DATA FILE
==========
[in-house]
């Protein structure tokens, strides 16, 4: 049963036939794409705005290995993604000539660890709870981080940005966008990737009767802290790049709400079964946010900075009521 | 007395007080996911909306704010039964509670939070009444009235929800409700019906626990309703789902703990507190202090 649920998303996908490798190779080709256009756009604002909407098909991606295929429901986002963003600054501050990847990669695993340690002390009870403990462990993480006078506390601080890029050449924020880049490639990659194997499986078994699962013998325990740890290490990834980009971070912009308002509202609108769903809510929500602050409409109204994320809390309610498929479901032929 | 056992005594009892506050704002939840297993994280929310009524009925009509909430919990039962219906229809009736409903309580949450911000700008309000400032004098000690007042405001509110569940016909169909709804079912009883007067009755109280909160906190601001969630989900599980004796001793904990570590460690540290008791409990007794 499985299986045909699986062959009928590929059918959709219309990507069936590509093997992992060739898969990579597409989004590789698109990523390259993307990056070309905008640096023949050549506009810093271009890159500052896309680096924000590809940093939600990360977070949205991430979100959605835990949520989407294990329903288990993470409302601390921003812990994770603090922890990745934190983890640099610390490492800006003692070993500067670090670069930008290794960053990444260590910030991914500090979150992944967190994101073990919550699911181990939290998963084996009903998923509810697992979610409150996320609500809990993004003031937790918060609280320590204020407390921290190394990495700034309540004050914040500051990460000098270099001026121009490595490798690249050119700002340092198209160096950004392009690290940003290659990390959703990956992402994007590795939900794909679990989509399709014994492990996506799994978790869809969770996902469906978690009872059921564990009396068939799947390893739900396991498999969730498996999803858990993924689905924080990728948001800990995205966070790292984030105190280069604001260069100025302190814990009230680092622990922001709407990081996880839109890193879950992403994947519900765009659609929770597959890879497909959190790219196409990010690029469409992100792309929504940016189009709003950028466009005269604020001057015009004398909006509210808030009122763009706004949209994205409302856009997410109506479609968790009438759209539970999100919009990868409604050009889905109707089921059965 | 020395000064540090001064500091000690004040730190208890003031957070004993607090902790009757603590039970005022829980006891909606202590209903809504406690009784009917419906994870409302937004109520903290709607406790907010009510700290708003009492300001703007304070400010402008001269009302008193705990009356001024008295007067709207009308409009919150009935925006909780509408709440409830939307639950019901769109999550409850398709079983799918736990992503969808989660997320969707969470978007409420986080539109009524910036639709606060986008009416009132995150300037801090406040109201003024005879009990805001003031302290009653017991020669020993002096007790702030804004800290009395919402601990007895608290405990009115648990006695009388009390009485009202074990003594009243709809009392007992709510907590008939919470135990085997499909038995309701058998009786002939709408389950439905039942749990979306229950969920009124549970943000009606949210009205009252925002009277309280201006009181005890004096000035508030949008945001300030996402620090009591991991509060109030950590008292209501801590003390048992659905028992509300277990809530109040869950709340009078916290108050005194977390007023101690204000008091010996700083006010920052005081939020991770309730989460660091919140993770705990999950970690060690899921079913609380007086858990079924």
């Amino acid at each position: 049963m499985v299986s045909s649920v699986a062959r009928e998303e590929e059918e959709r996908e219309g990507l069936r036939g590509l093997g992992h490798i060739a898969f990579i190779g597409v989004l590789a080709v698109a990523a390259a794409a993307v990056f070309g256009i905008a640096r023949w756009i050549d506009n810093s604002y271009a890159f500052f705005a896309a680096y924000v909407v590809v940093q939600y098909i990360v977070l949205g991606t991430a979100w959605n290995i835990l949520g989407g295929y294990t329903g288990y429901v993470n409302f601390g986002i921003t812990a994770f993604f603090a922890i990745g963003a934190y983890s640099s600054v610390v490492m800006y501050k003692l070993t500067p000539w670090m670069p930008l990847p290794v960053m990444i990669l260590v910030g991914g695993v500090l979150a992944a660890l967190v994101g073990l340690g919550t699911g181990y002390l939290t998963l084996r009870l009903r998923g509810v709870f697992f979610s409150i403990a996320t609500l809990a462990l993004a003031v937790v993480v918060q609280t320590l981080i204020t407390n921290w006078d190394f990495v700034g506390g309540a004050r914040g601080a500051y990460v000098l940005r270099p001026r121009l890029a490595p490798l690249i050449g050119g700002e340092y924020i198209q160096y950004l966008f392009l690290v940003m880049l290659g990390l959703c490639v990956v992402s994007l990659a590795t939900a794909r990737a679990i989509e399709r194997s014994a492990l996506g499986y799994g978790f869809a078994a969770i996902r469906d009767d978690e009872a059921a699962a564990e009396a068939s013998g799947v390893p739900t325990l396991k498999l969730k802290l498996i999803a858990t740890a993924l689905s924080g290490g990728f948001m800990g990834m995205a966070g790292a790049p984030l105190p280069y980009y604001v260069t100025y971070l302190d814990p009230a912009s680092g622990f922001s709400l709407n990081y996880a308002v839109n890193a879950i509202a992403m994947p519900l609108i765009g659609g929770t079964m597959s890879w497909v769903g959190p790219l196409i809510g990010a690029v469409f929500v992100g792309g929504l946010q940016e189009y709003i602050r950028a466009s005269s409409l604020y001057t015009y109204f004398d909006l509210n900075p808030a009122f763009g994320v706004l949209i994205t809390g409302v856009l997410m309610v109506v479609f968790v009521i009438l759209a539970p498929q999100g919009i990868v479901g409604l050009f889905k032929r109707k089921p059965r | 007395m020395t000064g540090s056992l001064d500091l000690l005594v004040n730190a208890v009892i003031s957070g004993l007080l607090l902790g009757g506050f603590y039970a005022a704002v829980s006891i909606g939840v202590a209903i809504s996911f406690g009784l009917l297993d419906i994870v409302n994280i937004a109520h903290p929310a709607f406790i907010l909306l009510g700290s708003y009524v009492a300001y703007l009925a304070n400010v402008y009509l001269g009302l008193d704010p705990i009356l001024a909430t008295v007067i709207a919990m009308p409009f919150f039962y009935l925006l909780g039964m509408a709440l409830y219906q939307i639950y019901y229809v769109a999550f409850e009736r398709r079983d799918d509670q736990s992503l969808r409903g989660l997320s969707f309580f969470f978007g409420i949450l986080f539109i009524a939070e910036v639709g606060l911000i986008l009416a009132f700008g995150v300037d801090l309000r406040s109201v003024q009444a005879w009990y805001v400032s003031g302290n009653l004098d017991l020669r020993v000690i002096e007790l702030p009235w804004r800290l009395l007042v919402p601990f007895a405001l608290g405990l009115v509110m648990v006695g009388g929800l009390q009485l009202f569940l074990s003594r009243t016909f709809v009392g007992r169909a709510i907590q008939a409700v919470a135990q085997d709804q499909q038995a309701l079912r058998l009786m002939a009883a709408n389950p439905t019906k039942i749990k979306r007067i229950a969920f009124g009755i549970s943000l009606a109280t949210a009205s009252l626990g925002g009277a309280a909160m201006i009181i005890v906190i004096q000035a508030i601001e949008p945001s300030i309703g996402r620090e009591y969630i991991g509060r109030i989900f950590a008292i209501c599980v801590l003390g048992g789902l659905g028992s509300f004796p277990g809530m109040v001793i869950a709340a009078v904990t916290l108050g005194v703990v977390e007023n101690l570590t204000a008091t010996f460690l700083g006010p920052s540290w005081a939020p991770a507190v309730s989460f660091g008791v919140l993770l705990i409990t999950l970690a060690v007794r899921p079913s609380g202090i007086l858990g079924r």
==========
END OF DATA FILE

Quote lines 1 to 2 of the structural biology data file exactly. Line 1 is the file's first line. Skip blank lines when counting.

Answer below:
[in-house]
């Protein structure tokens, strides 16, 4: 049963036939794409705005290995993604000539660890709870981080940005966008990737009767802290790049709400079964946010900075009521 | 007395007080996911909306704010039964509670939070009444009235929800409700019906626990309703789902703990507190202090 649920998303996908490798190779080709256009756009604002909407098909991606295929429901986002963003600054501050990847990669695993340690002390009870403990462990993480006078506390601080890029050449924020880049490639990659194997499986078994699962013998325990740890290490990834980009971070912009308002509202609108769903809510929500602050409409109204994320809390309610498929479901032929 | 056992005594009892506050704002939840297993994280929310009524009925009509909430919990039962219906229809009736409903309580949450911000700008309000400032004098000690007042405001509110569940016909169909709804079912009883007067009755109280909160906190601001969630989900599980004796001793904990570590460690540290008791409990007794 499985299986045909699986062959009928590929059918959709219309990507069936590509093997992992060739898969990579597409989004590789698109990523390259993307990056070309905008640096023949050549506009810093271009890159500052896309680096924000590809940093939600990360977070949205991430979100959605835990949520989407294990329903288990993470409302601390921003812990994770603090922890990745934190983890640099610390490492800006003692070993500067670090670069930008290794960053990444260590910030991914500090979150992944967190994101073990919550699911181990939290998963084996009903998923509810697992979610409150996320609500809990993004003031937790918060609280320590204020407390921290190394990495700034309540004050914040500051990460000098270099001026121009490595490798690249050119700002340092198209160096950004392009690290940003290659990390959703990956992402994007590795939900794909679990989509399709014994492990996506799994978790869809969770996902469906978690009872059921564990009396068939799947390893739900396991498999969730498996999803858990993924689905924080990728948001800990995205966070790292984030105190280069604001260069100025302190814990009230680092622990922001709407990081996880839109890193879950992403994947519900765009659609929770597959890879497909959190790219196409990010690029469409992100792309929504940016189009709003950028466009005269604020001057015009004398909006509210808030009122763009706004949209994205409302856009997410109506479609968790009438759209539970999100919009990868409604050009889905109707089921059965 | 020395000064540090001064500091000690004040730190208890003031957070004993607090902790009757603590039970005022829980006891909606202590209903809504406690009784009917419906994870409302937004109520903290709607406790907010009510700290708003009492300001703007304070400010402008001269009302008193705990009356001024008295007067709207009308409009919150009935925006909780509408709440409830939307639950019901769109999550409850398709079983799918736990992503969808989660997320969707969470978007409420986080539109009524910036639709606060986008009416009132995150300037801090406040109201003024005879009990805001003031302290009653017991020669020993002096007790702030804004800290009395919402601990007895608290405990009115648990006695009388009390009485009202074990003594009243709809009392007992709510907590008939919470135990085997499909038995309701058998009786002939709408389950439905039942749990979306229950969920009124549970943000009606949210009205009252925002009277309280201006009181005890004096000035508030949008945001300030996402620090009591991991509060109030950590008292209501801590003390048992659905028992509300277990809530109040869950709340009078916290108050005194977390007023101690204000008091010996700083006010920052005081939020991770309730989460660091919140993770705990999950970690060690899921079913609380007086858990079924």